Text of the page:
Like a few other great riders, Hailwood also pursued a career in car racing. While he never achieved a win between his active years (1963-1974) in Formula One, he achieved respectable results.  

Coming from a well-off family and being the world's highest paid rider, Hailwood was accustomed to a playboy lifestyle. He was once quoted as saying “As far as marriage goes – that's strictly for the birds”. Despite this, he married his wife Pauline, with whom he already had two children, in 1975.  


In 1978, at the age of 38, Hailwood made his comeback in the racing scene by entering the Isle of Man Formula One TT. It had been eleven years since Hailwood had taken part in motorcycling events on the Isle of Man. Seven since riding at an international level.


He rode an 864cc Ducati that developed 87 bhp - much less than the factory Honda ridden by Phil Read who was favourite to win the race. Although he was described as “unfit and out of touch with the sport's development”, raced with a painful foot injury and began racing to an incredulous audience, Hailwood proved to everyone that he was still a contender by winning. He was quoted as saying “I was pretty lucky to get away with it on my comeback... I could so easily have been killed or seriously injured.”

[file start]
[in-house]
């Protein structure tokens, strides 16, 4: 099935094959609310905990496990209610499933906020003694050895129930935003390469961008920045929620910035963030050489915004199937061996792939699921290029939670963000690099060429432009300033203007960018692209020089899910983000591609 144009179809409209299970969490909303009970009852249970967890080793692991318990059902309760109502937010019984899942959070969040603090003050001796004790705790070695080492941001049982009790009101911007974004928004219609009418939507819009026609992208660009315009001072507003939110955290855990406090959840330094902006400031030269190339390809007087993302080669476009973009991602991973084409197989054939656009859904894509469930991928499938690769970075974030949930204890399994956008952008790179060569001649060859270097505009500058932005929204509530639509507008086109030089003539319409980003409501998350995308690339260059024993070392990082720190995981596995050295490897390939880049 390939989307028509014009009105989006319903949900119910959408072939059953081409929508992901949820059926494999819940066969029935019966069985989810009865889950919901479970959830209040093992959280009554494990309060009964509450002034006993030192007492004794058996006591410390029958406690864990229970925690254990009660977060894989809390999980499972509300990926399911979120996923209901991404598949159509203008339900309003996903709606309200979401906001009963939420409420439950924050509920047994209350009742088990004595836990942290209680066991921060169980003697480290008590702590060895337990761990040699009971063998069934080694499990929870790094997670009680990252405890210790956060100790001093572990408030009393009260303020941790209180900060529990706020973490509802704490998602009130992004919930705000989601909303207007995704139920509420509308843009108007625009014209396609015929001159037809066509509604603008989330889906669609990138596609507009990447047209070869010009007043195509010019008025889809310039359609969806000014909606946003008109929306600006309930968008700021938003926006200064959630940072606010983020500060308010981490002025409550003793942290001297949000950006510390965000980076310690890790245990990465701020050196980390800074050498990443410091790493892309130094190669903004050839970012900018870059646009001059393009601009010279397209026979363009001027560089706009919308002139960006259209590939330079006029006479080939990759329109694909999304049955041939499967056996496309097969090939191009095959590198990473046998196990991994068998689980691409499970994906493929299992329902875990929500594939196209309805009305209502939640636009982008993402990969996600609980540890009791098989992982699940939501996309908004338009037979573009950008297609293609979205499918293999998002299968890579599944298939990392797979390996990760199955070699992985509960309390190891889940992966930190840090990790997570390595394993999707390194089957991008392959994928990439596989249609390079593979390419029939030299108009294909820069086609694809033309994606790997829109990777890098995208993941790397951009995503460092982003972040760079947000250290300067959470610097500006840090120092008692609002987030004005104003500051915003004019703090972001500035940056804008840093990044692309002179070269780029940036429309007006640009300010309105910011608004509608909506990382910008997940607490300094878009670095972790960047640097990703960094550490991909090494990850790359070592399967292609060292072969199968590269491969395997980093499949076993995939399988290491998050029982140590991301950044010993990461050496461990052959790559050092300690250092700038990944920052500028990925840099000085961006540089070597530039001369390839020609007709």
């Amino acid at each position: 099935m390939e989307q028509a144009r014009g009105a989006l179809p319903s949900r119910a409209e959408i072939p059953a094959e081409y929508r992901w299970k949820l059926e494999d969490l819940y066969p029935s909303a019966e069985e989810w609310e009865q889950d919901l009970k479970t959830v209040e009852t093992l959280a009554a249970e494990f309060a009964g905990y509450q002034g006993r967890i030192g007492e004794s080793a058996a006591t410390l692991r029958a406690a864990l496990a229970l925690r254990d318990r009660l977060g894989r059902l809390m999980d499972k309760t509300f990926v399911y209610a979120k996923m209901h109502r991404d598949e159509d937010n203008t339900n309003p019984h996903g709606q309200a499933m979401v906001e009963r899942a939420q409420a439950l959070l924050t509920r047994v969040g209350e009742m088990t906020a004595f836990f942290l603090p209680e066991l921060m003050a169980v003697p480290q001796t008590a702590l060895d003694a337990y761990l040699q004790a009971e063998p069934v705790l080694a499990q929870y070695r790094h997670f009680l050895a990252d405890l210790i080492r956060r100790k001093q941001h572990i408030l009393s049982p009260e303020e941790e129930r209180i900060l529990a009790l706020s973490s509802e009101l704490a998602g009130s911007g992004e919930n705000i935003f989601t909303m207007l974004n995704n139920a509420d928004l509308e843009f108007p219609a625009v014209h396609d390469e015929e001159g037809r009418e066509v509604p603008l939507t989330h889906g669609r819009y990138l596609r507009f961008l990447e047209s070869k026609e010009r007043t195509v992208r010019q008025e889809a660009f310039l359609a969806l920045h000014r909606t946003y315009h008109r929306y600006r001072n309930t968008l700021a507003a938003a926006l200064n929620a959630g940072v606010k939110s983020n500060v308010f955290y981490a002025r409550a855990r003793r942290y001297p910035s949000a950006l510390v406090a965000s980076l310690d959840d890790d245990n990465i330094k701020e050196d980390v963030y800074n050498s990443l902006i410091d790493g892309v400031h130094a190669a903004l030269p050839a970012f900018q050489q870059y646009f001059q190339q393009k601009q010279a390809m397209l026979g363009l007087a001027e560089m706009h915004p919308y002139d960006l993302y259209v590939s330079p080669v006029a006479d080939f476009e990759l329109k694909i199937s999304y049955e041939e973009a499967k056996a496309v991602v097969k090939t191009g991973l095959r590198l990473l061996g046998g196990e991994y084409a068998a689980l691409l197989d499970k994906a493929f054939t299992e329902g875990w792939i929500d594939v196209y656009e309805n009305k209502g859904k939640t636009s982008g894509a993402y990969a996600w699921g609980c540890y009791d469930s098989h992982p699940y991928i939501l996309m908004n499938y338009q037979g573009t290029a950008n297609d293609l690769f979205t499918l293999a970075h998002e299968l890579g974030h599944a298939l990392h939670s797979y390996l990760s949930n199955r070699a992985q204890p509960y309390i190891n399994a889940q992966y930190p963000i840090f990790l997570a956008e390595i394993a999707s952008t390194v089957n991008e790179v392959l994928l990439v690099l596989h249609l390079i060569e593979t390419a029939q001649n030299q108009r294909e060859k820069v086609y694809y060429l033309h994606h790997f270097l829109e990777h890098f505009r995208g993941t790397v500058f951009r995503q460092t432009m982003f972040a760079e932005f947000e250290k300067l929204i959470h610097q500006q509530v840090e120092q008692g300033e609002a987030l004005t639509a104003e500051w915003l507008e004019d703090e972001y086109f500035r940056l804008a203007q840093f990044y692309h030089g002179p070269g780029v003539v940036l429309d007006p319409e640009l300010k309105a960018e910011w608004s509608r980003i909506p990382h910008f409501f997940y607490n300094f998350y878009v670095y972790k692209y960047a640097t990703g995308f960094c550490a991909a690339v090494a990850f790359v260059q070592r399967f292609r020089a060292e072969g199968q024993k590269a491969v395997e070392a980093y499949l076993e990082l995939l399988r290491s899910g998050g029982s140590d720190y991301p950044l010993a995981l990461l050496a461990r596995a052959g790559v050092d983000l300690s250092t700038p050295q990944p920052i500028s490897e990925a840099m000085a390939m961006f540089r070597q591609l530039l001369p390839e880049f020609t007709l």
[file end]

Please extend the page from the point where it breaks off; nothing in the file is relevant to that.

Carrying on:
Hailwood's amazing win resulted in Ducati producing a series of 900 SS road bikes. They were road-legal replicas of the winning Ducati, but only bore the resemblance of the model, not the parts.

To add to this amazing feat, Hailwood later raced an RG500, smashing the lap record and proving his comeback was remarkable in more ways than one.

After retiring from racing, Hailwood partnered with another former racer, Rodney Gould. Together they established a Birmingham retail motorcycle dealership called “Hailwood and Gould”.


March 21st, 1981 was a regular day for Hailwood and his family. His son David, daughter Michelle and himself were picking up some fish and chips for dinner, returning on the A435 Alcester Road through Warwickshire. Their car collided with a truck that was doing an illegal U-turn on a dual carriageway. Michelle, who was only 9 years old at the time, died instantly. Hailwood passed away in hospital two days later. His son David survived the ordeal with minor injuries.

Mike Hailwood was buried alongside his daughter in the Churchyard of St Mary Magdalene in the Warwickshire village of Tanworth-in-Arden. The pallbearers at his funeral included Giacomo Agostini, Geoff Duke, Luigi Taveri, James Hunt and John Surtees.